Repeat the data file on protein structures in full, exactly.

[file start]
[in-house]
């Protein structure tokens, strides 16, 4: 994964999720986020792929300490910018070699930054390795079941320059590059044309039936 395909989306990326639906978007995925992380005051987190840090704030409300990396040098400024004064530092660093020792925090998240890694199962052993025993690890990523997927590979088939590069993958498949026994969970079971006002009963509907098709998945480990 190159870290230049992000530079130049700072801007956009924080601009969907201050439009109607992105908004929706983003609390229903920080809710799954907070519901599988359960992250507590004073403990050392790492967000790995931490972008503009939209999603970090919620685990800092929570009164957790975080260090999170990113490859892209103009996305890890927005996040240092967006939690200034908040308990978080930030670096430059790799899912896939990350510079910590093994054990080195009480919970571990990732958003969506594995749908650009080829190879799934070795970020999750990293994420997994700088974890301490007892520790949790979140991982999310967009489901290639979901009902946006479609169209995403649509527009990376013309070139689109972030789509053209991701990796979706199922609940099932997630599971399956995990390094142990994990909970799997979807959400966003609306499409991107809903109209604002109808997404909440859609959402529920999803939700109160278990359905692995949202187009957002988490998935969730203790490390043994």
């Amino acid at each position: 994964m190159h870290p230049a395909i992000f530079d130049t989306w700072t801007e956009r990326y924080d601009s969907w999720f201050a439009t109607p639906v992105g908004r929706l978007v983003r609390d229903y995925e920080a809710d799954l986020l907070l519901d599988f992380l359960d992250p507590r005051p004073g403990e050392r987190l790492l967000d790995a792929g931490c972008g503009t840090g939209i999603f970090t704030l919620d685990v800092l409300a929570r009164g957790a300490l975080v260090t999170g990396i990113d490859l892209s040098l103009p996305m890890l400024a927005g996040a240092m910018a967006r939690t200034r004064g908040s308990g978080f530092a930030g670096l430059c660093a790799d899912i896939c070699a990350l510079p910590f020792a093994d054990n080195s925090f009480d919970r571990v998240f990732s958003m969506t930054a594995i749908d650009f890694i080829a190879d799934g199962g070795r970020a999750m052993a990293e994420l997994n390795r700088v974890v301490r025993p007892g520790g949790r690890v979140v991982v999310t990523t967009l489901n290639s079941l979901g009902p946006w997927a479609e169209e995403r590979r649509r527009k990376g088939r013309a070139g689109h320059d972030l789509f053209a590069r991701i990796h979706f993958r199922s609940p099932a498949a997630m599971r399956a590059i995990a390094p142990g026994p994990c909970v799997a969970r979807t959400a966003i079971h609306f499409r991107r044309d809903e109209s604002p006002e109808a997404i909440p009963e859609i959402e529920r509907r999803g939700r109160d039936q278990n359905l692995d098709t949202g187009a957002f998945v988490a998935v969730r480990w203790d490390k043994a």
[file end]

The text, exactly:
[in-house]
């Protein structure tokens, strides 16, 4: 994964999720986020792929300490910018070699930054390795079941320059590059044309039936 395909989306990326639906978007995925992380005051987190840090704030409300990396040098400024004064530092660093020792925090998240890694199962052993025993690890990523997927590979088939590069993958498949026994969970079971006002009963509907098709998945480990 190159870290230049992000530079130049700072801007956009924080601009969907201050439009109607992105908004929706983003609390229903920080809710799954907070519901599988359960992250507590004073403990050392790492967000790995931490972008503009939209999603970090919620685990800092929570009164957790975080260090999170990113490859892209103009996305890890927005996040240092967006939690200034908040308990978080930030670096430059790799899912896939990350510079910590093994054990080195009480919970571990990732958003969506594995749908650009080829190879799934070795970020999750990293994420997994700088974890301490007892520790949790979140991982999310967009489901290639979901009902946006479609169209995403649509527009990376013309070139689109972030789509053209991701990796979706199922609940099932997630599971399956995990390094142990994990909970799997979807959400966003609306499409991107809903109209604002109808997404909440859609959402529920999803939700109160278990359905692995949202187009957002988490998935969730203790490390043994």
């Amino acid at each position: 994964m190159h870290p230049a395909i992000f530079d130049t989306w700072t801007e956009r990326y924080d601009s969907w999720f201050a439009t109607p639906v992105g908004r929706l978007v983003r609390d229903y995925e920080a809710d799954l986020l907070l519901d599988f992380l359960d992250p507590r005051p004073g403990e050392r987190l790492l967000d790995a792929g931490c972008g503009t840090g939209i999603f970090t704030l919620d685990v800092l409300a929570r009164g957790a300490l975080v260090t999170g990396i990113d490859l892209s040098l103009p996305m890890l400024a927005g996040a240092m910018a967006r939690t200034r004064g908040s308990g978080f530092a930030g670096l430059c660093a790799d899912i896939c070699a990350l510079p910590f020792a093994d054990n080195s925090f009480d919970r571990v998240f990732s958003m969506t930054a594995i749908d650009f890694i080829a190879d799934g199962g070795r970020a999750m052993a990293e994420l997994n390795r700088v974890v301490r025993p007892g520790g949790r690890v979140v991982v999310t990523t967009l489901n290639s079941l979901g009902p946006w997927a479609e169209e995403r590979r649509r527009k990376g088939r013309a070139g689109h320059d972030l789509f053209a590069r991701i990796h979706f993958r199922s609940p099932a498949a997630m599971r399956a590059i995990a390094p142990g026994p994990c909970v799997a969970r979807t959400a966003i079971h609306f499409r991107r044309d809903e109209s604002p006002e109808a997404i909440p009963e859609i959402e529920r509907r999803g939700r109160d039936q278990n359905l692995d098709t949202g187009a957002f998945v988490a998935v969730r480990w203790d490390k043994a």